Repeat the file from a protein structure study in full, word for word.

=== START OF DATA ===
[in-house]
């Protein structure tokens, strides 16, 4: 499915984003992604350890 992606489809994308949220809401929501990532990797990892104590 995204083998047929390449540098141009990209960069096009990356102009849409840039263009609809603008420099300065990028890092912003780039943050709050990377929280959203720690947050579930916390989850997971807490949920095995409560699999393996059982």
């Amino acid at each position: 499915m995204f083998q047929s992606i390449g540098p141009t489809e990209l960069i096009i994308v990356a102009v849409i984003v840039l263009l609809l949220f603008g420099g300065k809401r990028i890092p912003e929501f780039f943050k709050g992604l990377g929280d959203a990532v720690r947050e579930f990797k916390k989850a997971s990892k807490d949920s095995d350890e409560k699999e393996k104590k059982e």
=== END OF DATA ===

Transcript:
[in-house]
């Protein structure tokens, strides 16, 4: 499915984003992604350890 992606489809994308949220809401929501990532990797990892104590 995204083998047929390449540098141009990209960069096009990356102009849409840039263009609809603008420099300065990028890092912003780039943050709050990377929280959203720690947050579930916390989850997971807490949920095995409560699999393996059982």
């Amino acid at each position: 499915m995204f083998q047929s992606i390449g540098p141009t489809e990209l960069i096009i994308v990356a102009v849409i984003v840039l263009l609809l949220f603008g420099g300065k809401r990028i890092p912003e929501f780039f943050k709050g992604l990377g929280d959203a990532v720690r947050e579930f990797k916390k989850a997971s990892k807490d949920s095995d350890e409560k699999e393996k104590k059982e």